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Essentials of Branding for Startups

Startups have different challenges to face compared to those which older businesses encounter. Although full of passion, drive and energy, startups usually don’t have enough time or money to invest into branding. Nevertheless, branding should begin early on, if only to immediately build brand equity for future leveraging.

What Is Branding?

As opposed to what many people think, a logo alone does not make a brand. It’s not merely a matter of having a good website or professionally designed business cards. These are definitely important, but something far more crucial must be define. And the good thing is, it’s free.

Based on the Business Dictionary, branding is providing a product a unique name and image in the minds of consumers, mostly through advertising campaigns with a constant theme. Furthermore, it is a way of establishing a differentiated presence in the market that is attractive to customers and encourages loyalty among them. Thus, a startup business owner should think deep into the image that should represent his brand in customers’ minds. Before deciding on this image, the business owner should first define two things – what’s unique about the business and what unique value it offers.

Advantages Offered by a Good Branding Strategy

Businesses have a good number of benefits to expect from an effective branding stragegy. For one, brand design catches the attention of consumers. Branding can also affect directly the prices that can be charged for a business’ products or services. Good branding brings less direct competition. A brand also encourages repeat buying behavior after it has been established as a good one, and can be as vital to a business as acquisitions, investments, partnerships and talents. There could be benefits that are specific to different business types, but the above are the most prevalent.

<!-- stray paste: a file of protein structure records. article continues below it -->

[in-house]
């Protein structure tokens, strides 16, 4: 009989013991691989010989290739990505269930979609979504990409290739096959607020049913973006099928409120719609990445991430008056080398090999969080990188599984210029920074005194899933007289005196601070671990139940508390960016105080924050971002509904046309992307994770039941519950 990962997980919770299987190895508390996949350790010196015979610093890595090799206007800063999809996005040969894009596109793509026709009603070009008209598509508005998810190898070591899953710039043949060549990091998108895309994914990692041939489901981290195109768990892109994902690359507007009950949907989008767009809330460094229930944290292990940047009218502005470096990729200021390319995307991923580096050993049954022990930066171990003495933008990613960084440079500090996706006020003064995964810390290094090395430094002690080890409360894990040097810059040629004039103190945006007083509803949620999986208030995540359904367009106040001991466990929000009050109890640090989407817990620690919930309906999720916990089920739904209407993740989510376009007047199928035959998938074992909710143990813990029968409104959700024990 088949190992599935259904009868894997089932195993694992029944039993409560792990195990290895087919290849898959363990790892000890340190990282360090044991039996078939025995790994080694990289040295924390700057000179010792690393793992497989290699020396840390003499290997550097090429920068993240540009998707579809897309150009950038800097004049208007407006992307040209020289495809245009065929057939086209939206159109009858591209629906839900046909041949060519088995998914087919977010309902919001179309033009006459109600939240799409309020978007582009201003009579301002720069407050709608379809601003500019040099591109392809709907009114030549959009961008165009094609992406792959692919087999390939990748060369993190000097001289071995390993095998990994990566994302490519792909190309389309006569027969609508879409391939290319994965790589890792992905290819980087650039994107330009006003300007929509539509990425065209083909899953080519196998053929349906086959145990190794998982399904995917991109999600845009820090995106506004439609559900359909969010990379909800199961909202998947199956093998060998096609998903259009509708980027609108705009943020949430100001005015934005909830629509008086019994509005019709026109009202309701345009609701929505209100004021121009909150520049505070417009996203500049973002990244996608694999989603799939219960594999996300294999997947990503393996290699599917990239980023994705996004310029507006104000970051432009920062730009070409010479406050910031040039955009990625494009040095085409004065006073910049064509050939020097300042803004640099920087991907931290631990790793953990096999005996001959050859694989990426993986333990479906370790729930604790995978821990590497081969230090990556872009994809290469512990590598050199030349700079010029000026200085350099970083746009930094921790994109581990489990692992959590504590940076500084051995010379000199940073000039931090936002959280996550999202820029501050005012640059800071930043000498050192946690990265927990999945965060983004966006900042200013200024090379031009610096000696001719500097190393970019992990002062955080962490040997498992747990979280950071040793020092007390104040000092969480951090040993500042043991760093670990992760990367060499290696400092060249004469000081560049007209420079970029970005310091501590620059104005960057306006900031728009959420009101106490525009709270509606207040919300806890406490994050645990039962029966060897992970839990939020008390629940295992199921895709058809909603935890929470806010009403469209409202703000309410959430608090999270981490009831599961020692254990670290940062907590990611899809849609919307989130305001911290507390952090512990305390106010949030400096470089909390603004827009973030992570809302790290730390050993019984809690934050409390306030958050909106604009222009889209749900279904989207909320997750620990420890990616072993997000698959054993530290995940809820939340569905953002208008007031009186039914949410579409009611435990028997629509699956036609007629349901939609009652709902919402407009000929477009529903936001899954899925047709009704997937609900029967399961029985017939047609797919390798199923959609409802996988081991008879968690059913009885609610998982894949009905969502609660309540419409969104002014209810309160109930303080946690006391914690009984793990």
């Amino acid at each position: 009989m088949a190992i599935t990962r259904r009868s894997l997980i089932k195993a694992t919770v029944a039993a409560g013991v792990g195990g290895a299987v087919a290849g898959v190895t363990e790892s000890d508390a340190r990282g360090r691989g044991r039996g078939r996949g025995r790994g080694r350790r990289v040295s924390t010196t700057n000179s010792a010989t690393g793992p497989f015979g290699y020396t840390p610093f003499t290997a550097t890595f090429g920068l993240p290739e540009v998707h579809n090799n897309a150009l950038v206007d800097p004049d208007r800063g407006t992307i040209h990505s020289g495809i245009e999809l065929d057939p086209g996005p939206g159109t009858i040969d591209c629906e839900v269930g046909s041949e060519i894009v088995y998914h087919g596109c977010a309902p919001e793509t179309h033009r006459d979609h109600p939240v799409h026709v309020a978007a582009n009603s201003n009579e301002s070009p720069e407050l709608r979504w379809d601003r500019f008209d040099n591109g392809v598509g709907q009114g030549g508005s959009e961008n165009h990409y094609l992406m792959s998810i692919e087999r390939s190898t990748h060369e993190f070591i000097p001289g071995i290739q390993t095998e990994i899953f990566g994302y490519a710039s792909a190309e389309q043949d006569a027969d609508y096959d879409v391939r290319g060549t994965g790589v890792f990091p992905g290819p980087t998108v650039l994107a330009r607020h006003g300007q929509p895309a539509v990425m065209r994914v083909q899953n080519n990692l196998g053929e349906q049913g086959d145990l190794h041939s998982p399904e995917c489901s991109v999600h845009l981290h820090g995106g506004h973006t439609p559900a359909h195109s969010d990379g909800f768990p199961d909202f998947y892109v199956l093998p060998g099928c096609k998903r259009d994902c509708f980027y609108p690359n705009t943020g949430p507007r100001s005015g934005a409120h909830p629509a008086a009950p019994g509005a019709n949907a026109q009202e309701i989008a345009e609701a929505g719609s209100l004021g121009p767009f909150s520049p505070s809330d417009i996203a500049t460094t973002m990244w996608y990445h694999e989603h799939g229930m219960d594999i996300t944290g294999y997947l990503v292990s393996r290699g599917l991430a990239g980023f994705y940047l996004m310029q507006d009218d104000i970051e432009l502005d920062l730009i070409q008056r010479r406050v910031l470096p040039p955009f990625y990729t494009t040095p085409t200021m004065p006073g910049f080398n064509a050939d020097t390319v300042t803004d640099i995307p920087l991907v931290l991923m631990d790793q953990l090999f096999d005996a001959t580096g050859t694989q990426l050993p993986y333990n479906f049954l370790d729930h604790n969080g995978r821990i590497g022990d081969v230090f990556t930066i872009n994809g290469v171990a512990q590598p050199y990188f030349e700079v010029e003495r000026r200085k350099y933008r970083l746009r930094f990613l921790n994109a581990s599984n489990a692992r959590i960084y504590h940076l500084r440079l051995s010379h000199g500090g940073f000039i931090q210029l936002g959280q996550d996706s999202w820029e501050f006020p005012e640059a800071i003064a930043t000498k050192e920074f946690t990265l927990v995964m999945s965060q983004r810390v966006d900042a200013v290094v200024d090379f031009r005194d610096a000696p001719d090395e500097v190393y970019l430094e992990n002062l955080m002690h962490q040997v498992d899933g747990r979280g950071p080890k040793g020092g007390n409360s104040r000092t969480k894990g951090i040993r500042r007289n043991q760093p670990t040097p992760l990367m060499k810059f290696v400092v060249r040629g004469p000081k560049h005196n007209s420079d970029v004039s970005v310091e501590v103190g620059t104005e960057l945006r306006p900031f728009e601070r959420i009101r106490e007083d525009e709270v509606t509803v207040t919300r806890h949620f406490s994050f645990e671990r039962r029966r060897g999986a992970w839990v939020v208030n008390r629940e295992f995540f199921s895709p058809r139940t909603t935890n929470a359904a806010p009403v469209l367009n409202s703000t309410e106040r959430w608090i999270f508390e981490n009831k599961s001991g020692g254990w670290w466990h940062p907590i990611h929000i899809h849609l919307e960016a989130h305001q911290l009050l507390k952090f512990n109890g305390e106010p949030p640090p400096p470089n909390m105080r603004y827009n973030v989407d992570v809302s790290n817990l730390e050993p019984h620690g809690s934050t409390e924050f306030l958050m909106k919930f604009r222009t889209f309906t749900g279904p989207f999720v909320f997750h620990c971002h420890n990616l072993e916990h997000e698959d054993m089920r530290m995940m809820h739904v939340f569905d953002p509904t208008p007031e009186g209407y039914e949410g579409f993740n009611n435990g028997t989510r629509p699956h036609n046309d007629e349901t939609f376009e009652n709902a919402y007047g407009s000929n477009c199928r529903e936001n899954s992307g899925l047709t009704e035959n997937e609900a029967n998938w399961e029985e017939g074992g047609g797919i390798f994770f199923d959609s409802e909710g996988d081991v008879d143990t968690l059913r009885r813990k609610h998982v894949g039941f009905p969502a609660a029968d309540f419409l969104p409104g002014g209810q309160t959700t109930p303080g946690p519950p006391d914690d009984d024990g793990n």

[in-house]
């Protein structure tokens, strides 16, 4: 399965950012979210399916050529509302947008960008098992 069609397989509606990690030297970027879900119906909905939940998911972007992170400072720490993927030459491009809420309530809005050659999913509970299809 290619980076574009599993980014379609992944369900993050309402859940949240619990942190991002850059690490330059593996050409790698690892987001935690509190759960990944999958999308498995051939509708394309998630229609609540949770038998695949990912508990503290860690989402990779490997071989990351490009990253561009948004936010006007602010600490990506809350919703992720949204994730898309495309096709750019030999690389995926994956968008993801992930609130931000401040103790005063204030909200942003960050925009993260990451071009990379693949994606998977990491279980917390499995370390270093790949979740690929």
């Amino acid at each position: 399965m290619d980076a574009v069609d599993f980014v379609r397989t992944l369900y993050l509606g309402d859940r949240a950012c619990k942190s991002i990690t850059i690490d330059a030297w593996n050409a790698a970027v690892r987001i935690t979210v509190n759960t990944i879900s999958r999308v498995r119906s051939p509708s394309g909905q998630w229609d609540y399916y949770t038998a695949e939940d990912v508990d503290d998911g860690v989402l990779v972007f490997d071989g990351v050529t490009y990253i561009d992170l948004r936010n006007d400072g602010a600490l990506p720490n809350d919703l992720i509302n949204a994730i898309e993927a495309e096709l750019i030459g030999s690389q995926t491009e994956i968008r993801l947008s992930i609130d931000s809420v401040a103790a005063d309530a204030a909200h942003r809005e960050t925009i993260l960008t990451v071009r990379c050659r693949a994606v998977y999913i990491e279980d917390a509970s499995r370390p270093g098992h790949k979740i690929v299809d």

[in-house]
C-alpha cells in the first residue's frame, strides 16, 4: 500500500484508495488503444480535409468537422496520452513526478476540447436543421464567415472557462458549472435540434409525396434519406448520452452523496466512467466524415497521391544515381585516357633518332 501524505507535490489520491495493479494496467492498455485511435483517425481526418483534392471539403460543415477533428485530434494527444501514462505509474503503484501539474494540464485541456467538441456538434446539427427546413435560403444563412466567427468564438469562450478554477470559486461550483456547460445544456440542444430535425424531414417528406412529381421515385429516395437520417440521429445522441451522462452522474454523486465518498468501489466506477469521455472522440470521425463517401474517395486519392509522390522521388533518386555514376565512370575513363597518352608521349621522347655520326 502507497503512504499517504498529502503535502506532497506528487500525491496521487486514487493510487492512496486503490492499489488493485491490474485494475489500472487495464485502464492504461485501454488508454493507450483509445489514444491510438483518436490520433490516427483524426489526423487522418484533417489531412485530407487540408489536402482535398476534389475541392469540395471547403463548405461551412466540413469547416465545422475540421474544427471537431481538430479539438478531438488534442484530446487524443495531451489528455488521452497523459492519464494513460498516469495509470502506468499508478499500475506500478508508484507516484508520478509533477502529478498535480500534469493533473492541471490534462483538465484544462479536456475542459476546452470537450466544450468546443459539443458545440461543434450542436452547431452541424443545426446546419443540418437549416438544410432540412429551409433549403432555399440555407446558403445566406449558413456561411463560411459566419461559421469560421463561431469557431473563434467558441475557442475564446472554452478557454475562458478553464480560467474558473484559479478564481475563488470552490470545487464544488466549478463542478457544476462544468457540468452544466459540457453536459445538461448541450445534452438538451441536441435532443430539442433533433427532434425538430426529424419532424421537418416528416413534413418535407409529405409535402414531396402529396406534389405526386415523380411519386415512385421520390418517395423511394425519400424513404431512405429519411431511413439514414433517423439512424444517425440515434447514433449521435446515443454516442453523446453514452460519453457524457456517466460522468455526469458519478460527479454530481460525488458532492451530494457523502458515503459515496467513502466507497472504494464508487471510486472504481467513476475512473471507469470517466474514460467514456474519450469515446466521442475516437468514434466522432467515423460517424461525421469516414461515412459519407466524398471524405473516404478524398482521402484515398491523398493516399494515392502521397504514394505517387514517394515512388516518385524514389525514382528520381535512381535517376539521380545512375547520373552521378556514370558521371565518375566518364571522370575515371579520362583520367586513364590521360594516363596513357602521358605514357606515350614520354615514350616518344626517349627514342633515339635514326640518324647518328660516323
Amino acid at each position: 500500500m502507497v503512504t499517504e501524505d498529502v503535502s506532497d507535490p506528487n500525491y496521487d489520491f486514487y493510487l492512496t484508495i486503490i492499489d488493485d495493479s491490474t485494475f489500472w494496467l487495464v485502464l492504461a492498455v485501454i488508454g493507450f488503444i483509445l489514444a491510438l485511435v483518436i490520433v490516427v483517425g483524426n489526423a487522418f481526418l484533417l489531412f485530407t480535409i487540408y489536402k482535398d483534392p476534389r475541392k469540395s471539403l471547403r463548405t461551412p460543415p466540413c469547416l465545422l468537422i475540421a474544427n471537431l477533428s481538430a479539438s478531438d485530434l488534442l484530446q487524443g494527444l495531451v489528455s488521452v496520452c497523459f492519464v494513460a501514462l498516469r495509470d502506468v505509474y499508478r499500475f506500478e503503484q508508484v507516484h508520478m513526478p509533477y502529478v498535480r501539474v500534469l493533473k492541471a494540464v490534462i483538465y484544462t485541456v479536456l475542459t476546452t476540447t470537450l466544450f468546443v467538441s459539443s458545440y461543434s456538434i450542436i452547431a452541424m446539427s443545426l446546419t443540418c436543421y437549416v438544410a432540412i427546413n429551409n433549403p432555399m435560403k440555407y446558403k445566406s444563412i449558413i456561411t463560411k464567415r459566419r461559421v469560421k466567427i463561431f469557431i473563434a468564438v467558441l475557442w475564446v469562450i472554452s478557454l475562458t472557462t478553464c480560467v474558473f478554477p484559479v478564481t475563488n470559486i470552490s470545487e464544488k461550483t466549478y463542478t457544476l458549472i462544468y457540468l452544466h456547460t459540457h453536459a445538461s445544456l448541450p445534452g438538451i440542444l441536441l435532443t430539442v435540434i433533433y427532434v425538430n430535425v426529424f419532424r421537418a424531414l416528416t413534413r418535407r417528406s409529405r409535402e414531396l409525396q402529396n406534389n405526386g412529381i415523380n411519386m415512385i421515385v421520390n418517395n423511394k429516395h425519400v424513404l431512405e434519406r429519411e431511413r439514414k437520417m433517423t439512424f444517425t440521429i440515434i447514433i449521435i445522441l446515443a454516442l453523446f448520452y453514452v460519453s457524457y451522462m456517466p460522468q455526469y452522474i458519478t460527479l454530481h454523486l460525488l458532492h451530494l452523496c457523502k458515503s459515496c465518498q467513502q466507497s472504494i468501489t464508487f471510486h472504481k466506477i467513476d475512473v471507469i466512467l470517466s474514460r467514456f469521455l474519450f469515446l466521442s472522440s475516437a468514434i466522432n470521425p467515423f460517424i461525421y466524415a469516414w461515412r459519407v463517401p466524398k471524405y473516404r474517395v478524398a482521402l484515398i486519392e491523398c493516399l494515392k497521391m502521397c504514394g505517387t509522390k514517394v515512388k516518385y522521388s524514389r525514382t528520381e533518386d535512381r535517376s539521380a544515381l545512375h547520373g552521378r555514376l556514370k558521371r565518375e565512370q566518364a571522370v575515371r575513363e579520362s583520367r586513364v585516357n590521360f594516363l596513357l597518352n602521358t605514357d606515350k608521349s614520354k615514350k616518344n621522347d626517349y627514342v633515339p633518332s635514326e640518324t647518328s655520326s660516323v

Creating a Good Brand

It has to be memorable.

Brands that stand out, win. Branding that plays it too safe defies its own purpose. The goal is to give a brand a unique feel compared to the competition instead of simply blending in with the crowd.

It should have a clear value proposition.

A value proposition should not be shallow or general. For instance, excellent customer service is desirable to consumers. The problem is, it has become the value proposition of too many brands. Uniqueness is the most crucial element of a successful value proposition. It should provide benefits that people will probably not expect.

It should be consistent.

What makes branding really work is consistency. A brand can only be embedded in the minds of consumers if it conveys one and the same message through all of its campaigns. Having different messages is confusing and reduces potential brand equity.

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